One intriguing bit of research suggests that if athletes intensely imagine they are performing their sport, they actually improve. This, mind you, is from a chair in the living room. If, for example, I am an archer, I can concentrate on pulling back the bow, in my mind’s eye. I see myself putting into place all the concentration and movements I have been trained to do as I let that arrow fly. This strategy of using the imagination to understand our life mission is the genius of Caravan. The great Sufi, Ibn al’Arabi, understands the imagination as a faculty of the soul, which marries the sensory world of form with the formless world of consciousness. For the Sufis, the imagination is an important tool of realization. Caravan allows us to enter into this imaginal world, bringing together the sounds and shapes of the desert with a new awareness of life mission.
In Caravan we enter the mind of a person very much like ourselves, someone with a work life as a graphic artist, who rents a place to live, who will be involved in a budding relationship. He has his favorite haunts: the bookshop, the coffee shop. And somehow a more spacious reality in the figure of Verity intervenes. He’s walking in the park; he’s in another world, the world of the desert.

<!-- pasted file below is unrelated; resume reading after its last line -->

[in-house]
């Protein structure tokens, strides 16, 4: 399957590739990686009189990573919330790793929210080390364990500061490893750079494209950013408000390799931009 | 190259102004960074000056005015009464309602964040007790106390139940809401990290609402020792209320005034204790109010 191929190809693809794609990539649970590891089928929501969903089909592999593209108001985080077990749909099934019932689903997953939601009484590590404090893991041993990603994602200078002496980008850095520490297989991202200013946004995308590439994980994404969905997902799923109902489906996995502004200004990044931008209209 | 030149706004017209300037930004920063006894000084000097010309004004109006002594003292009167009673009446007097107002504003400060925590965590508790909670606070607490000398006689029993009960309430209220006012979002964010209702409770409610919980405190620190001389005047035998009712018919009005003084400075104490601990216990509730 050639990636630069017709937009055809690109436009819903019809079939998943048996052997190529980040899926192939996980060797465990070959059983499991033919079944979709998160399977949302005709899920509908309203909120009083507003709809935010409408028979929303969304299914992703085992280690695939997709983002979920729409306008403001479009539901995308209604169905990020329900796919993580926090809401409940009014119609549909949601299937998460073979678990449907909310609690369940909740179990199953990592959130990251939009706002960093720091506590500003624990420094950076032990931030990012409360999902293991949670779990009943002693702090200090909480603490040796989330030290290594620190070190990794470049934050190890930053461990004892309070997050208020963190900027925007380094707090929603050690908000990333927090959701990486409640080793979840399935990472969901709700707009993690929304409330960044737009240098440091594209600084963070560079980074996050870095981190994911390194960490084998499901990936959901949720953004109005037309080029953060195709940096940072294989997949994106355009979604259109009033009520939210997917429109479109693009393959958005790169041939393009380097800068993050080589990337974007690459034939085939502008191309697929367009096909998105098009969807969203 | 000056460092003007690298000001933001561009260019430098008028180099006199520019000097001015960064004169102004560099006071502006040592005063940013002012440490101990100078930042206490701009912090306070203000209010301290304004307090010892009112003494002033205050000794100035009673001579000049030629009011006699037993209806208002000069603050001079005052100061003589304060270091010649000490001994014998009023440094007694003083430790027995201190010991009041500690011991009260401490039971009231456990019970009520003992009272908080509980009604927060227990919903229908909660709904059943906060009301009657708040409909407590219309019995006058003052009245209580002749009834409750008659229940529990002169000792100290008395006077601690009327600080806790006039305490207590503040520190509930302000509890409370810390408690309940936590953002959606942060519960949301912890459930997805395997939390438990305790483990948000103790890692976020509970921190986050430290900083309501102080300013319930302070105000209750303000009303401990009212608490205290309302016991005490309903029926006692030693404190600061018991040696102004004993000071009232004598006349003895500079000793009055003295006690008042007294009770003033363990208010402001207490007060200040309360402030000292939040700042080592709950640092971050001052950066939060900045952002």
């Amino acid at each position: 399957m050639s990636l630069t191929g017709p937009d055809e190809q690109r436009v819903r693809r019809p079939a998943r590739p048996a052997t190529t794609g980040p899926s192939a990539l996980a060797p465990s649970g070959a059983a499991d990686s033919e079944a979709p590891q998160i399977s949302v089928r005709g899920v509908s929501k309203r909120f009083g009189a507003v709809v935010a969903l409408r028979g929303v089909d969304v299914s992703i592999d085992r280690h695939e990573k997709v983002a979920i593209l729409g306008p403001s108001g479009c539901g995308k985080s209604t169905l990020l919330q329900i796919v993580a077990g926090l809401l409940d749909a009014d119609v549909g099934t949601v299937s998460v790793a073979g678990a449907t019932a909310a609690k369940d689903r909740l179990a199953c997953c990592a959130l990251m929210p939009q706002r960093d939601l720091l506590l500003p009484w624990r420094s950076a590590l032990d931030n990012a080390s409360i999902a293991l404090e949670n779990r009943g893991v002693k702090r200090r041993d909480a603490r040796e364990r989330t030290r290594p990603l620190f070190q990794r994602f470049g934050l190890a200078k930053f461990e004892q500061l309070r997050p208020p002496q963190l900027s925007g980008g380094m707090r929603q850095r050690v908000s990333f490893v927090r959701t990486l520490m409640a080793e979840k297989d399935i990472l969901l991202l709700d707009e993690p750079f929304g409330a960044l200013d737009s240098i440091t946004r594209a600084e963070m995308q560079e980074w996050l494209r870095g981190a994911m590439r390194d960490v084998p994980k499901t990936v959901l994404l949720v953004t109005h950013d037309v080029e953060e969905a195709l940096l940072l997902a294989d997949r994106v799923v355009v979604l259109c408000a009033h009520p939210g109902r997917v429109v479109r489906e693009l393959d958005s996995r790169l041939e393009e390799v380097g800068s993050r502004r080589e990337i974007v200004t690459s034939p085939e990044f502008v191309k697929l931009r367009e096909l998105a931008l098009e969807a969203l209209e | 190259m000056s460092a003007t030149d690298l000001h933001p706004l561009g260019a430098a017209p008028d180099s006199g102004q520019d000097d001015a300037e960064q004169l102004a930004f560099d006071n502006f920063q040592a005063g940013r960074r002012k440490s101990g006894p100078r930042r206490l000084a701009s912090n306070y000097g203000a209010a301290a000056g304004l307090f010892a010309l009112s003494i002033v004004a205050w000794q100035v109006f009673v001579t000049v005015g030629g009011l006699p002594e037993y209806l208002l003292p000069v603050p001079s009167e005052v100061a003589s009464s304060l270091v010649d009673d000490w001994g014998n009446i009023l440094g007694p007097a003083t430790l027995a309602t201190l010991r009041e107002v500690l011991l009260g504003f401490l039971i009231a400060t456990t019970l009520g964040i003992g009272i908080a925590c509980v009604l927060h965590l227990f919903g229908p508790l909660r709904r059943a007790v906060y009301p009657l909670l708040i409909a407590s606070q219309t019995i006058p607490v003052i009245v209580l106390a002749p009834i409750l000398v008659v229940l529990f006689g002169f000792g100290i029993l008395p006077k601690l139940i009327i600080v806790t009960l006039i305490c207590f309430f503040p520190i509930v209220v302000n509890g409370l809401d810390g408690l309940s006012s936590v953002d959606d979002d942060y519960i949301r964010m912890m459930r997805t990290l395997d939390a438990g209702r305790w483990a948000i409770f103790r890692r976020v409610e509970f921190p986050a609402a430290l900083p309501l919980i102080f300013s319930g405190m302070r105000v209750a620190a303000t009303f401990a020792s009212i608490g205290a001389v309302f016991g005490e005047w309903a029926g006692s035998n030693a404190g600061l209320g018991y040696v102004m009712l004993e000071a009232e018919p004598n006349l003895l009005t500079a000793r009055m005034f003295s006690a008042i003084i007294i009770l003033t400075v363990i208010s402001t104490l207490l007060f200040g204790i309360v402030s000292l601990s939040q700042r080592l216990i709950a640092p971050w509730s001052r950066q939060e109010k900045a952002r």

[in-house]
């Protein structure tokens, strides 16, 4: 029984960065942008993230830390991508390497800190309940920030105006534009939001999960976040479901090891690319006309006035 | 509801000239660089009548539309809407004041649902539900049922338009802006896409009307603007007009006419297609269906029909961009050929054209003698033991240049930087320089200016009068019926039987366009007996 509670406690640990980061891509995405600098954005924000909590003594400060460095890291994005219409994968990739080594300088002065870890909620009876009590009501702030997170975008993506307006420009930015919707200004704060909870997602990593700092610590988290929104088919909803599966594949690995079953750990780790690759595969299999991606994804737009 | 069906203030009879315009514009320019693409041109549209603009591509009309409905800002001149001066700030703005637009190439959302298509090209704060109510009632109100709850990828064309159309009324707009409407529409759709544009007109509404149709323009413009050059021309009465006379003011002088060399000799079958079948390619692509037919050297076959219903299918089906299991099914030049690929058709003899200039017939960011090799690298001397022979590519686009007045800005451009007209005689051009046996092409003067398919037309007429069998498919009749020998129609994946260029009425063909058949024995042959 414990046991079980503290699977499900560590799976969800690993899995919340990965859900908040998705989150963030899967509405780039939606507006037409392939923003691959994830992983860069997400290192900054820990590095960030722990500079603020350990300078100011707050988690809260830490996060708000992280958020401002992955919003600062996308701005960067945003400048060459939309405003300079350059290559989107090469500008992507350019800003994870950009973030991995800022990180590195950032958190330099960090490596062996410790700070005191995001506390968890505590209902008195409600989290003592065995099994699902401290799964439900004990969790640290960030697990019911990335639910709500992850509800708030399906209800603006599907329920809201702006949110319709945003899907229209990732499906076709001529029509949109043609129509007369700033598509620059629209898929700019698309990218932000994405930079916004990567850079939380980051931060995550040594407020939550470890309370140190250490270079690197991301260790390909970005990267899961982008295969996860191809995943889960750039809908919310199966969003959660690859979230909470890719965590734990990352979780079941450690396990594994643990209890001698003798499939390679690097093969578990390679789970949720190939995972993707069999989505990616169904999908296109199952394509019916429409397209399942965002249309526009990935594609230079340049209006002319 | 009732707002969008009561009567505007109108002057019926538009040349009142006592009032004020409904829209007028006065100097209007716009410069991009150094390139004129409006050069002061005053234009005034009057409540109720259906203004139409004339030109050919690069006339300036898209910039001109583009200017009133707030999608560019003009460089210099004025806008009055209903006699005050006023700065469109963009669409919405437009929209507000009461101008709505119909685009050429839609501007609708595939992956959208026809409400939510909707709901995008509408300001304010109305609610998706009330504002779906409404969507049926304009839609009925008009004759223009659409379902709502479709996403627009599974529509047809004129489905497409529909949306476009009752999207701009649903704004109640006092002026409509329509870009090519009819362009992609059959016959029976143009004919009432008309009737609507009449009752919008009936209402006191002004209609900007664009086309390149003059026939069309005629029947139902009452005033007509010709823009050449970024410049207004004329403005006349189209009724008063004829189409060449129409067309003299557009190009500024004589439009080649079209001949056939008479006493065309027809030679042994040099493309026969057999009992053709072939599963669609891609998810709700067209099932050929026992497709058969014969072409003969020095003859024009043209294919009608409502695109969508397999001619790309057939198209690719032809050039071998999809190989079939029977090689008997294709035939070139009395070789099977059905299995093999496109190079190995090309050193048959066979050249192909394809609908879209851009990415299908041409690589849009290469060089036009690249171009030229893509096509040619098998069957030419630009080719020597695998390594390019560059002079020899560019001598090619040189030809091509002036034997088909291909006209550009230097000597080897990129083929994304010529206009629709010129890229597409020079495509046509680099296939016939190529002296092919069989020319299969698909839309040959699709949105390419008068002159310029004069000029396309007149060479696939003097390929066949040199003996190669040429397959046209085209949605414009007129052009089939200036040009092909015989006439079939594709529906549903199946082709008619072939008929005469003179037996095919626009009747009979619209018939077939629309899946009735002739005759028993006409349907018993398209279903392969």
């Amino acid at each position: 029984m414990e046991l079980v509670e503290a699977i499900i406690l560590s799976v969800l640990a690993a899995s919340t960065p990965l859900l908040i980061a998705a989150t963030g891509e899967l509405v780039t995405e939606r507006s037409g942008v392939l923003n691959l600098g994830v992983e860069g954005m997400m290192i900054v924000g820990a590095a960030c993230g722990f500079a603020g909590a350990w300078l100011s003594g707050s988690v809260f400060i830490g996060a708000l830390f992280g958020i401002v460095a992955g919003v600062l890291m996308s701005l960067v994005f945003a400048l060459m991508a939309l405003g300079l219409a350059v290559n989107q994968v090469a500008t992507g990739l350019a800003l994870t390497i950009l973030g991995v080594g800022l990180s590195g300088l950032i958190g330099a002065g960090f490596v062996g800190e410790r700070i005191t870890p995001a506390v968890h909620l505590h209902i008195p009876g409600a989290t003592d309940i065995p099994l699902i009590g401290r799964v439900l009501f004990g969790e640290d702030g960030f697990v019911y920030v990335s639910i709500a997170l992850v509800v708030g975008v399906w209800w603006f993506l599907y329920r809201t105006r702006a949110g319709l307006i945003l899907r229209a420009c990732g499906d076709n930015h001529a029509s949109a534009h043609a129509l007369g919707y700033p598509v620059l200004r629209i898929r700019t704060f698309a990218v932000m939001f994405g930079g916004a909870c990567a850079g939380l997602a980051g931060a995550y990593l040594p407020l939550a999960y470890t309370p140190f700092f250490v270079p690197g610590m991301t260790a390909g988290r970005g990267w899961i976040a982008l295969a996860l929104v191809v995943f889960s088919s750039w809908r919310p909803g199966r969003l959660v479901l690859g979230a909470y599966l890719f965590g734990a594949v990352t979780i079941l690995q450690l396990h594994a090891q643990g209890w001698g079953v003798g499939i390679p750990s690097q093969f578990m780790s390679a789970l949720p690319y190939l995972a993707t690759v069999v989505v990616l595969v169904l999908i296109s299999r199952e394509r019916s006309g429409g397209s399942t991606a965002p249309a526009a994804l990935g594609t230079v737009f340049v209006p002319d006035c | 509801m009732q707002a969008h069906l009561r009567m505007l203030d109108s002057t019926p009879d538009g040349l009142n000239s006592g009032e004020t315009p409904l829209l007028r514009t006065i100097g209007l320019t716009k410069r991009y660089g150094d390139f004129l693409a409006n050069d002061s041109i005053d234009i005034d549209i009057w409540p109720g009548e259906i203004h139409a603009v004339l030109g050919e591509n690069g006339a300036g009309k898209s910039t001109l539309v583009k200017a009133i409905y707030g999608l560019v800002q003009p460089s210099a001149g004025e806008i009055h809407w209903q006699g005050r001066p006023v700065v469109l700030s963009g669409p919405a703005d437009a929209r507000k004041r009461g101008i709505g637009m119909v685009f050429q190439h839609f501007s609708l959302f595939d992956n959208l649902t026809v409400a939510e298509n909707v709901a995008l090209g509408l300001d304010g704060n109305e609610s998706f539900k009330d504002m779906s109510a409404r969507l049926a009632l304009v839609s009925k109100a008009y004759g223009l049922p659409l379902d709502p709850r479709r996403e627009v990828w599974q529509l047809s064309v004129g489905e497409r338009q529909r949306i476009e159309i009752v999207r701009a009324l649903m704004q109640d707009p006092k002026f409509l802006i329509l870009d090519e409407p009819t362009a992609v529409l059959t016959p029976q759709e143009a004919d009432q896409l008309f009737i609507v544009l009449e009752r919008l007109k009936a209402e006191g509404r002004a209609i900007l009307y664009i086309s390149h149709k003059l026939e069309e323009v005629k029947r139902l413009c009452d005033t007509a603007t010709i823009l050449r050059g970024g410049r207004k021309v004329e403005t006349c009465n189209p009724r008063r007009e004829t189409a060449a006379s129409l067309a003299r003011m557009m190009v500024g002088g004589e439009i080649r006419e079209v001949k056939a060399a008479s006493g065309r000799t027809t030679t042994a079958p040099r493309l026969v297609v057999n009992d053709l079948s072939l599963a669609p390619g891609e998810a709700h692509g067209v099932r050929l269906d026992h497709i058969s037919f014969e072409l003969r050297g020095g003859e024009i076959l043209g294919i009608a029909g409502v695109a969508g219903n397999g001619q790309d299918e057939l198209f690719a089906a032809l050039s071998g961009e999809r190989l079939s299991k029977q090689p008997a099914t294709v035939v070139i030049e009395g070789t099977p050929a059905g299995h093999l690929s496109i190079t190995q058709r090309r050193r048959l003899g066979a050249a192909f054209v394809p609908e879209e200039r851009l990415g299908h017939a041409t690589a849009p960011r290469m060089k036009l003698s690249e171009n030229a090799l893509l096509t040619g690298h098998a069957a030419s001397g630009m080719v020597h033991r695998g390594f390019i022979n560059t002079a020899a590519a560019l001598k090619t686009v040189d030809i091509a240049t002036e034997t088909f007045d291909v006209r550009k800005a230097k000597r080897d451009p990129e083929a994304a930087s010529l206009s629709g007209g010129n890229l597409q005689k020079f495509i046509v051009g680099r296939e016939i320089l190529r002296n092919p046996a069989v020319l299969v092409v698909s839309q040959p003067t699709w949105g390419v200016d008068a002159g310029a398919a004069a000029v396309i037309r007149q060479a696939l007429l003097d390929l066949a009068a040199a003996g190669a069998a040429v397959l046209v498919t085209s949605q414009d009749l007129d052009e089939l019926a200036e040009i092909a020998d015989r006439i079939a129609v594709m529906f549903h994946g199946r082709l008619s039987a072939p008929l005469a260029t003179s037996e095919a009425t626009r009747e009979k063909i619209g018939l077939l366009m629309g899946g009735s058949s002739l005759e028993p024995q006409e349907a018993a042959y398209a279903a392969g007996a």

It’s a great pleasure for us as readers to suddenly find ourselves tagging along for this experience. What would it be like to suddenly find yourself in the desert? Imagine yourself as a part of a caravan with camel bells tinkling and other wanderers gathered around a campfire, guiding you to remember.
In his masterful story, Goodenough introduces us to the features of what it might be like to be called to something greater than yourself and yet something that you yourself are very much a part of. Through the course of the main character’s journey, we embark on a pilgrimage to a deeper, richer part of our own knowing. We are invited to think about the kind of story we tell about our lives, and to reflect on other ways of talking about our personal history. If we tell our story differently, is that a way to develop, to broaden and to grow?